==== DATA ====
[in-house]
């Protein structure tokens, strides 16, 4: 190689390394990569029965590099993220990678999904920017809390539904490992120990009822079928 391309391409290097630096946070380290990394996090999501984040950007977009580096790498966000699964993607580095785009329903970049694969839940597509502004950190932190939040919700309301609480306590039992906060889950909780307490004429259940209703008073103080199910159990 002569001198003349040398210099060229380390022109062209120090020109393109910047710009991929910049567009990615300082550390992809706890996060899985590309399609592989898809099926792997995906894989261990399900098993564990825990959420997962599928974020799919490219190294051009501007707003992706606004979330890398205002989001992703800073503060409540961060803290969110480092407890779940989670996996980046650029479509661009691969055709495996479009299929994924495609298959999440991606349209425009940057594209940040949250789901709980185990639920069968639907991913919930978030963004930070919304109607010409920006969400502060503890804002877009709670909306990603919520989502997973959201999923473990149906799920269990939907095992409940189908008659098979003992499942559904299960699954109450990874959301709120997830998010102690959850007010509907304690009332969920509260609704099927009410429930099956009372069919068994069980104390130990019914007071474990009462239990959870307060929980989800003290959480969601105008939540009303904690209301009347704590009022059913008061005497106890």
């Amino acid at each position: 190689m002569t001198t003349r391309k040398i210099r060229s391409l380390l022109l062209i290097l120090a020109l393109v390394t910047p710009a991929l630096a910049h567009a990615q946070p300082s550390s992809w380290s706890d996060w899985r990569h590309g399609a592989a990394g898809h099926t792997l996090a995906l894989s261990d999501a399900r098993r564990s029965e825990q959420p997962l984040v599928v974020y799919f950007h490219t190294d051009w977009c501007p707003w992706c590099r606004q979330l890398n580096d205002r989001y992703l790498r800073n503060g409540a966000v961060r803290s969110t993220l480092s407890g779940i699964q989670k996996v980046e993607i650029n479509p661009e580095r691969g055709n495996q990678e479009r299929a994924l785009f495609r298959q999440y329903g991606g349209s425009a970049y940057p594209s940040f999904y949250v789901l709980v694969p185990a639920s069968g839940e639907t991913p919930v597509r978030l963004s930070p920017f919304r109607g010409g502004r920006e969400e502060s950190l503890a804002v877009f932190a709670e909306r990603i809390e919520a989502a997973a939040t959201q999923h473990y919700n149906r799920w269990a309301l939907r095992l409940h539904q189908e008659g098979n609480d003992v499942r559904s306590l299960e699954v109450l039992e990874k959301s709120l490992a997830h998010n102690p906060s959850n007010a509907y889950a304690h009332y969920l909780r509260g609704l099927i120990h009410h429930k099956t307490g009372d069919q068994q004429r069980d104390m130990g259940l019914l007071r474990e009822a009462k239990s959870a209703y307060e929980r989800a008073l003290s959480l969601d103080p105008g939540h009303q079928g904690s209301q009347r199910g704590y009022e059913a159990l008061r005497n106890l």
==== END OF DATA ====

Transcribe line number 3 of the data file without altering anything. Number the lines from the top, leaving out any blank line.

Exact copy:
């Amino acid at each position: 190689m002569t001198t003349r391309k040398i210099r060229s391409l380390l022109l062209i290097l120090a020109l393109v390394t910047p710009a991929l630096a910049h567009a990615q946070p300082s550390s992809w380290s706890d996060w899985r990569h590309g399609a592989a990394g898809h099926t792997l996090a995906l894989s261990d999501a399900r098993r564990s029965e825990q959420p997962l984040v599928v974020y799919f950007h490219t190294d051009w977009c501007p707003w992706c590099r606004q979330l890398n580096d205002r989001y992703l790498r800073n503060g409540a966000v961060r803290s969110t993220l480092s407890g779940i699964q989670k996996v980046e993607i650029n479509p661009e580095r691969g055709n495996q990678e479009r299929a994924l785009f495609r298959q999440y329903g991606g349209s425009a970049y940057p594209s940040f999904y949250v789901l709980v694969p185990a639920s069968g839940e639907t991913p919930v597509r978030l963004s930070p920017f919304r109607g010409g502004r920006e969400e502060s950190l503890a804002v877009f932190a709670e909306r990603i809390e919520a989502a997973a939040t959201q999923h473990y919700n149906r799920w269990a309301l939907r095992l409940h539904q189908e008659g098979n609480d003992v499942r559904s306590l299960e699954v109450l039992e990874k959301s709120l490992a997830h998010n102690p906060s959850n007010a509907y889950a304690h009332y969920l909780r509260g609704l099927i120990h009410h429930k099956t307490g009372d069919q068994q004429r069980d104390m130990g259940l019914l007071r474990e009822a009462k239990s959870a209703y307060e929980r989800a008073l003290s959480l969601d103080p105008g939540h009303q079928g904690s209301q009347r199910g704590y009022e059913a159990l008061r005497n106890l």